Minister Hanke Bruins Slot has officially signed the expansion to the anti-discrimination article of the Dutch Constitution. She did so forty years to the day after the original version of Article 1 was included in the Constitution. The revised statement now also forbids discrimination on the basis of sexual orientation or disability. “In this way we are making it crystal clear that everyone, everyone fully participates,” said the minister at the signing on Friday.
“All who are in the Netherlands shall be treated equally in equal circumstances,” begins Article 1. It then continues to explicitly mention several examples, including “religion, belief, political opinion, race or sex.” With the minister’s signature, that list has now been expanded after 12 years of work and debate following an initiative first presented in the Tweede Kamer.
Several social organizations were present at the signing, as well as Minister Conny Helder, who handles issues related to people with disabilities, and Robbert Dijkgraaf for emancipation policy. The Members of Parliament who proposed the constitutional amendment were also in attendance: Alexander Hammelburg (D66), Habtamu de Hoop (PvdA) and Laura Bromet (GroenLinks).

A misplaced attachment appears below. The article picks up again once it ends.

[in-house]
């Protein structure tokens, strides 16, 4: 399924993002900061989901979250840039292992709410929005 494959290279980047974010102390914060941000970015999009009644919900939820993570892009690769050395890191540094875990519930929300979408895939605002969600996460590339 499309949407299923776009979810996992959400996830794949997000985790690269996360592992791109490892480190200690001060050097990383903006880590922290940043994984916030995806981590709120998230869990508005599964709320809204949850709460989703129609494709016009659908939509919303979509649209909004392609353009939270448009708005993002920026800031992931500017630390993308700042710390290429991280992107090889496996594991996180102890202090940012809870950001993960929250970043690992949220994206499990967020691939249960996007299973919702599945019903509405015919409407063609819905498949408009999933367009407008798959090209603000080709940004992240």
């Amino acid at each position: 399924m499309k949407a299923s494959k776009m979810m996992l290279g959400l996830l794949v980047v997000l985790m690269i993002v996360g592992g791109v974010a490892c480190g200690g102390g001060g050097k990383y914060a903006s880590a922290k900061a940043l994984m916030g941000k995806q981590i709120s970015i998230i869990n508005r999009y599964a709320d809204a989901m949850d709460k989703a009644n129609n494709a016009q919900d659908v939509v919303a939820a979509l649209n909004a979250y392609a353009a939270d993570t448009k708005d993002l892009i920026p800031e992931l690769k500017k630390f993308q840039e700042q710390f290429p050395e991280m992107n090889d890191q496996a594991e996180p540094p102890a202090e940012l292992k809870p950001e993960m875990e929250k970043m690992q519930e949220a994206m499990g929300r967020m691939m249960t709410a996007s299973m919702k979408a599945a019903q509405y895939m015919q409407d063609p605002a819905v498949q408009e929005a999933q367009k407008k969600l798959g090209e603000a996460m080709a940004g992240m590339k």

“It is just a few words, but it still feels like we were tinkering with the Big Bang of our democratic constitutional state,” said Minister Dijkgraaf. The expanded constitutional amendment will contribute to more equality in society, which can only be accomplished with more work in the right direction, he said.
Helder said she regarded the amendment almost as if it were a mandate.
Chairman Astrid Oosenbrug of the LGBT advocacy organization COC called it a “historic victory for the Rainbow Community and people with disabilities.” The organization views the constitutional amendment as a duty to combat discrimination and violence against those groups, and essentially enshrines their rights in Article 1.
Former D66 politician Boris van der Ham, who sketched out the first version of the constitutional amendment on a piece of paper while in the pub, saids he is “incredibly proud.” As chair of the Dutch Disability Care Association, he believes that the expansion will also lead to improvements for people in practice. “There will be a lot of references to the Constitution in the coming years to say: Let’s work on this. We didn’t put that in the Constitution for nothing.”
The amended law will not take effect until it has been published in the government’s Official Gazette. That will be sometime next week, the ministry expected.
It is unusual for laws to be signed at a festive gathering. That was an idea from D66 Senator Boris Dittrich. “Then people understand that it makes sense to actively contribute to society,” he said.
Reporting by ANP